Parliament to work through Eid holiday on constitutional amendment

Parliamentarians pictured during a sitting. (Photo/People's Majlis)

Parliament Speaker, former President Mohamed Nasheed, on Wednesday, announced the Parliament will hold virtual sittings through the Fitr al-Eid holiday to finalize a decision regarding the constitutional amendment to extend the term of incumbent councilors.

At the virtual parliamentary sitting on Wednesday morning, Nasheed said the Parliament will have sittings on May 26, 27 and 28 to work on the bill.

“The opinion of honorable parliamentarians regarding this [the bill] has nothing to do with me. What I’m saying is that, In Sha Allah, I will produce a decision by May 28. As to what this decision will be, whether it will be to amend the Constitution [or not], that will be decided by you, honorable parliamentarians. I will try to ensure a decision is reached,” said Nasheed.


According to the Islamic Calendar, Eid al-Fitr falls on Sunday, May 24. Eid al-Fitr is a three-day holiday. The Parliament had voted to cancel the one-month recess between the first and second parliamentary sessions of the year, and extending the first session to the end of May in late April.

Maldives invoked a state of public health emergency over the COVID-19 pandemic on March 12, and the Local Council Elections, which was originally scheduled for April 4, has been postponed.

The postponement, while necessary to curb the spread of the virus, will create a legal vacuum, once the term of the current councilors expires on June 3.

The government had originally submitted two pieces of legislature to remedy the situation; sunset bill to postpone the election as late as January 6, 2021, and a constitutional amendment to extend the term of current councilors until such time as an election is held.

While the sunset bill was passed by the Parliament in late April, the constitutional amendment was tabled over a difference of opinion within the Parliament over the legality of a constitutional amendment at such a time. And even after both the Attorney General Ibrahim Riffath and Counsel General of ParliamentFathimath Filza provided assurance there was no legal obstacle to making the amendment, some parliamentarians continued to express reservations, arguing that it went against the spirit of the constitution.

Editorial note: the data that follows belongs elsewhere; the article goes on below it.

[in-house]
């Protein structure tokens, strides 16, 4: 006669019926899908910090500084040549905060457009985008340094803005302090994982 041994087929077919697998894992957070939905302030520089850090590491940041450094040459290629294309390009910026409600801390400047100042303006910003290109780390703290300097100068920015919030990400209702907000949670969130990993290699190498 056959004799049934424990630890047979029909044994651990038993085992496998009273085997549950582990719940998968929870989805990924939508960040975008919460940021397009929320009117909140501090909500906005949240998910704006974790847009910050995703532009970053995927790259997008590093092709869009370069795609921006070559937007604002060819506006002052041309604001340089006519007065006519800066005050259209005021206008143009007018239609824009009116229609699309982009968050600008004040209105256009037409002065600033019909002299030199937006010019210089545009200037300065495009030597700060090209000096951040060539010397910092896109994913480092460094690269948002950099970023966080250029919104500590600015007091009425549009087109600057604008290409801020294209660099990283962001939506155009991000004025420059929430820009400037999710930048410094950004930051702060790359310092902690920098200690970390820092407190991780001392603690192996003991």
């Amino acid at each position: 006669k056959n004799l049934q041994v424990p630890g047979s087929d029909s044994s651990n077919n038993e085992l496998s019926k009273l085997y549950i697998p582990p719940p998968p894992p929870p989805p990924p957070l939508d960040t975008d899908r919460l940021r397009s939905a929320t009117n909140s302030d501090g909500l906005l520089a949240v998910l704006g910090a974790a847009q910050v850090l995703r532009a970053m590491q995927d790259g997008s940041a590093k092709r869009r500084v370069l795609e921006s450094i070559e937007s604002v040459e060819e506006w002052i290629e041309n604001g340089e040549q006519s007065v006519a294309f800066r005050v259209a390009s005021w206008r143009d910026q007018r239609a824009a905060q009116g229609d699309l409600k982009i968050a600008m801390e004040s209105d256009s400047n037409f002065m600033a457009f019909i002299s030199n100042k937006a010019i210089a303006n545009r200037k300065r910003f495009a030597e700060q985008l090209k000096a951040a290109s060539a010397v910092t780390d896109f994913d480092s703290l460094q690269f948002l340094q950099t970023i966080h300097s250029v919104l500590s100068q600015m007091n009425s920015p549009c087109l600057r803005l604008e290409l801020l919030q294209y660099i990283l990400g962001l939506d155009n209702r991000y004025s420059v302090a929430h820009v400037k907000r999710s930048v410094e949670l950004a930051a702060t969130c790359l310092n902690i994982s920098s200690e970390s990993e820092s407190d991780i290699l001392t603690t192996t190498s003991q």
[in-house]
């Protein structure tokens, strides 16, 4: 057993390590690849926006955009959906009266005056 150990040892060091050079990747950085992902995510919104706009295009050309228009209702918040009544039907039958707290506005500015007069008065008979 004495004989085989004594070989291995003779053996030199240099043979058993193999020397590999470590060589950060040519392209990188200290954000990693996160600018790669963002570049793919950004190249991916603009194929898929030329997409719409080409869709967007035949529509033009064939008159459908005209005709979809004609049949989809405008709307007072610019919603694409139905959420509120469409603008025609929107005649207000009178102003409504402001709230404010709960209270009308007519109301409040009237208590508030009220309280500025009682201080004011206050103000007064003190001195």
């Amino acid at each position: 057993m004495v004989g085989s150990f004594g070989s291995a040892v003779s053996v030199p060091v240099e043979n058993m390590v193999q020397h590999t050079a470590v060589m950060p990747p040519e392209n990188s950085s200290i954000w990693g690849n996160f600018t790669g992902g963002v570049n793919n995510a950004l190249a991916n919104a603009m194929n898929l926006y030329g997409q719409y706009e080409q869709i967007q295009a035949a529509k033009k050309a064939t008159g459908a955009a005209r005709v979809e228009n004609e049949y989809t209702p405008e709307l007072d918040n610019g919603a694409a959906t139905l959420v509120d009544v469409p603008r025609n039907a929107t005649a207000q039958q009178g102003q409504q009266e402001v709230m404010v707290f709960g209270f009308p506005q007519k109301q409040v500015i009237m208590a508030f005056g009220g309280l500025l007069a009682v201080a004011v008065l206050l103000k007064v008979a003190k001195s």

It led to West Henveyru MP Hassan Latheef submitting a sunset bill titled “The Special Bill on Ensuring the Operation of Administrative Divisions of Maldives under Decentralization Policy 2020”, which states that all incumbent island and atoll councilors must remain in power until such time as local council elections is held and new councilors elected. It cites the impending expiration of the term of incumbent councilors, and the legal vacuum which councils will be plunged into if Maldives is unable to hold the local council elections in time due to the COVID-19 situation and the lack of specific directive on the Constitution regarding how to proceed during such a situation.

The constitution establishes the term of incumbent councilors to be three years, as the later extension of the term of councilors to five years does not apply to incumbent councilors, who had been elected prior to the amendment.

Attorney General and Counsel General, along with other prominent legal experts have stated that a general law cannot be used to override a provision of the Constitution, which puts the legality of Hassan Latheef’s bill into question.